The pointy end of modern land warfare is primarily in close-quarter combat — as we know from the role our troops have played in Iraq and Afghanistan. It is not a place for women because of the sheer physical dimension that it takes. If the government continues to follow its politically correct path and demand that women serve in equal numbers in forward deployment it will have to bear the unfortunate consequences we have seen result from such an irrational policy in other forces.
We will see an unacceptable volume of occupational injuries, just as the US military has, where women have been deployed as combat engineers.
Anyone — outside the Canberra bubble — knows that on average women do not have the same physical strength as men. It is an undeniable fact to all but the most obsessed feminists and the virtue-signalling corps. When physically broken women are signing up for compensation for the injuries they received attempting to carry the same loads as the men they worked alongside, someone might just get smart enough to realise the error that has been committed. The military can’t be blamed for this though, it’s just enthusiastically implementing government policy.
This Wednesday as the Ode is solemnly recited and the bugler sounds the Last Post, as on other Anzac Days, my mind will be on those legions who didn’t return and on those who served and lost their mates.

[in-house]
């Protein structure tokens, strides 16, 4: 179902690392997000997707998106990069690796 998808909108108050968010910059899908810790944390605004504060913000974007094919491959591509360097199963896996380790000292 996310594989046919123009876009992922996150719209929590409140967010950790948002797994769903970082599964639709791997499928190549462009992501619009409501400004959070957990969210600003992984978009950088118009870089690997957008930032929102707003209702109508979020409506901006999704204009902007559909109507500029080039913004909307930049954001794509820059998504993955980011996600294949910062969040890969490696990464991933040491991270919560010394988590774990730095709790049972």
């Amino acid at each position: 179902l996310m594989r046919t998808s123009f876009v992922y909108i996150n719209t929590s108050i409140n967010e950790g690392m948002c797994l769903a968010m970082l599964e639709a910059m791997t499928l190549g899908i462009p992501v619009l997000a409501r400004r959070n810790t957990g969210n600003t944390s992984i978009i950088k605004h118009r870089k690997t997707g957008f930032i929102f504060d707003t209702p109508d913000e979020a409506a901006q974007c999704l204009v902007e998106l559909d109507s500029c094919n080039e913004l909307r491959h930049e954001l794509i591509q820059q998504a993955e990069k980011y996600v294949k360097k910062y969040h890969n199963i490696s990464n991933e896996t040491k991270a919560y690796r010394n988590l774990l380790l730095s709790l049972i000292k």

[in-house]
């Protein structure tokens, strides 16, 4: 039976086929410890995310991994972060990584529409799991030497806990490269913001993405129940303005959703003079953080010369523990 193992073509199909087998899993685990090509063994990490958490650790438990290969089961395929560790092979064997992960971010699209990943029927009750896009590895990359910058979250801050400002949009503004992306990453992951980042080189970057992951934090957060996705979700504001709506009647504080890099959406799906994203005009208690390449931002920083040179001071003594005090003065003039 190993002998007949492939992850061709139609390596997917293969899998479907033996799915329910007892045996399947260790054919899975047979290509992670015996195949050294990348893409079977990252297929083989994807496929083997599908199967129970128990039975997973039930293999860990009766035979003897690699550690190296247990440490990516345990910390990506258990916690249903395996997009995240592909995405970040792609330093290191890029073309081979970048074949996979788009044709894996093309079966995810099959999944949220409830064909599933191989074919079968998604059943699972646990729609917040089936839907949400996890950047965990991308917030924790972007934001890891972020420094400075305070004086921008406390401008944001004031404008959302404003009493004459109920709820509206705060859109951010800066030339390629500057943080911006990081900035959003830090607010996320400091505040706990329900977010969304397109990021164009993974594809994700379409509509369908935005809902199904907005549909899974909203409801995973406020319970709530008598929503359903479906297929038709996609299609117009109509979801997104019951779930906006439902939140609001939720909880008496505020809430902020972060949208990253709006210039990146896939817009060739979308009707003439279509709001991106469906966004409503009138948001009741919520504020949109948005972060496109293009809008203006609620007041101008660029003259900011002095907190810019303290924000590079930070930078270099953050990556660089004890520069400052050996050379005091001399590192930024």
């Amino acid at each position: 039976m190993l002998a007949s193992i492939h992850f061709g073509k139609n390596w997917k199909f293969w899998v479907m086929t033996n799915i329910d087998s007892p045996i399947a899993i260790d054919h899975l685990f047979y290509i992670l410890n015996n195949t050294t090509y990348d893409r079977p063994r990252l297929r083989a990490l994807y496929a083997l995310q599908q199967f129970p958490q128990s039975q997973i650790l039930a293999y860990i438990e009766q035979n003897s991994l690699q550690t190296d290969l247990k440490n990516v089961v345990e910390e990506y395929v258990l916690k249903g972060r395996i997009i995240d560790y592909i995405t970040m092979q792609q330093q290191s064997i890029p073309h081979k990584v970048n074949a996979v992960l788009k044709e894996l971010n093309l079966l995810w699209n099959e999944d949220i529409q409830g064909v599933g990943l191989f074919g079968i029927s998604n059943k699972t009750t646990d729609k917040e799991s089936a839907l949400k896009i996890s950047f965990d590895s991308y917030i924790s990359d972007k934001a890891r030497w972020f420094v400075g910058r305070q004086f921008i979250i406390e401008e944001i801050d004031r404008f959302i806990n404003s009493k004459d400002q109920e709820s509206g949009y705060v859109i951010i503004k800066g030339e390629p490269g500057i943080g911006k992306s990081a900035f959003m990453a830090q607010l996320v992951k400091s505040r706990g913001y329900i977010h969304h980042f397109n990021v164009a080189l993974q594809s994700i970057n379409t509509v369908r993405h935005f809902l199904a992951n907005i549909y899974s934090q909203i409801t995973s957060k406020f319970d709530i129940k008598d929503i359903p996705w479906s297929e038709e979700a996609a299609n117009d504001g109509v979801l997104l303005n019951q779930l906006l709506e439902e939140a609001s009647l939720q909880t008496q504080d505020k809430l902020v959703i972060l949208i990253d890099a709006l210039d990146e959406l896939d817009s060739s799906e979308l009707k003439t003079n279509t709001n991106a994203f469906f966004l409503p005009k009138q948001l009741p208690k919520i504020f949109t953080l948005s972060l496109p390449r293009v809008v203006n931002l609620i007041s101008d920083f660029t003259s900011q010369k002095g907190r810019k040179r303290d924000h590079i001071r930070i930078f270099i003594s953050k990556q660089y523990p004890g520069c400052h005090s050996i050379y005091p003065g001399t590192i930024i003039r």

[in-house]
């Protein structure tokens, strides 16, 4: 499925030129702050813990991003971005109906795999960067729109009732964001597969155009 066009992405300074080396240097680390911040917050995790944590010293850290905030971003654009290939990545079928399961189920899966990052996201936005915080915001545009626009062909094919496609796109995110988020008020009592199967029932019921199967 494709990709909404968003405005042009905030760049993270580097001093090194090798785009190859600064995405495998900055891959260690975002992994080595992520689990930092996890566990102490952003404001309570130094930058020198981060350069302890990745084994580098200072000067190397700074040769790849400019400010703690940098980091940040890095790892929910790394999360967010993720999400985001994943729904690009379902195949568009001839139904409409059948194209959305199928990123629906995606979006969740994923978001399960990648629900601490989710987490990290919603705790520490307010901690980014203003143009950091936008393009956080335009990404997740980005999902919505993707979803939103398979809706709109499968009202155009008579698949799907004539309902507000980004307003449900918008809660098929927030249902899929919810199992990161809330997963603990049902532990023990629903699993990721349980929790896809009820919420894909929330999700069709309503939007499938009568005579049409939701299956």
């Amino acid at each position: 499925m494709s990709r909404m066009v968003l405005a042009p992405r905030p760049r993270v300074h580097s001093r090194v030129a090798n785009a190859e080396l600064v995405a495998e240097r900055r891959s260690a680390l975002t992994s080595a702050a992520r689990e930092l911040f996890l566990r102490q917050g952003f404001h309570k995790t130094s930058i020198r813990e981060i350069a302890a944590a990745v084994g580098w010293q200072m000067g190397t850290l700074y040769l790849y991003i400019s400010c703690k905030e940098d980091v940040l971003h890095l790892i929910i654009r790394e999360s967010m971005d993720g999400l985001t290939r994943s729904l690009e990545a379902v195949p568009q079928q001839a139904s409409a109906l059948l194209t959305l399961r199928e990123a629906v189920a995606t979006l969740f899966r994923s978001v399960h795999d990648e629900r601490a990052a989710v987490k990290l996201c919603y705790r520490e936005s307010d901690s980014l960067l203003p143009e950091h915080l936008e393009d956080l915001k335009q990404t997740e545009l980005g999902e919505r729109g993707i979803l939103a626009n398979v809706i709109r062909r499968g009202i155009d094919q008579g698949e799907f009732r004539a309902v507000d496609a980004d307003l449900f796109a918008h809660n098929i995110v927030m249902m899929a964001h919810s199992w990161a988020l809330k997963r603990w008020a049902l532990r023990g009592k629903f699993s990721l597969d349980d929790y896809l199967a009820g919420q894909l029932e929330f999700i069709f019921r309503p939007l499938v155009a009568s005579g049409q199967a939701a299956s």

Ninety-nine per cent of them men who took deliberate, considered action to expose themselves to near certain death to protect their families, this country and our way of life. They were patriots, the sort of people who are sneered at today and told not to flaunt the national flag. Their heroic deaths and bravery are worth remembering. We owe a prodigious debt to the World War II generation, which is not to denigrate the feats of others in other theatres of war, but those men and women are dying out, the Korean and Vietnam generations are ageing.
War fighting is overwhelmingly men’s business. To pretend that diktats from the PC warriors can erase and rewrite history is purely a Marxist fantasy. Among the women who gave their lives was Wilhelmina Raymont, my mother’s closest cousin who died after three years of suffering and torture as a prisoner-of-war of the Japanese in Indonesia. Raymont was among members of the Australian Army Nursing Service (AANS) captured after the SS Vyner Brook was sunk while fleeing Singapore.
Of the 65 nurses aboard, 12 drowned in the Bangka Straits and 21 died after being ordered to enter the sea at Radji Beach where they were machinegunned from behind by the Japanese. Raymont died aged 33 on February 8, 1945
Having walked the narrow beach and crumbling clifftops of Gallipoli, the collapsed trenches of the Western front where my father-in-law fought and visited my uncle’s grave on Crete and my father’s grave on Cyprus, thoughts are with those everywhere who fought for the freedom we should cherish but which so many scorn today.
Those we honour were not virtue signalling and they didn’t give their lives for political correctness.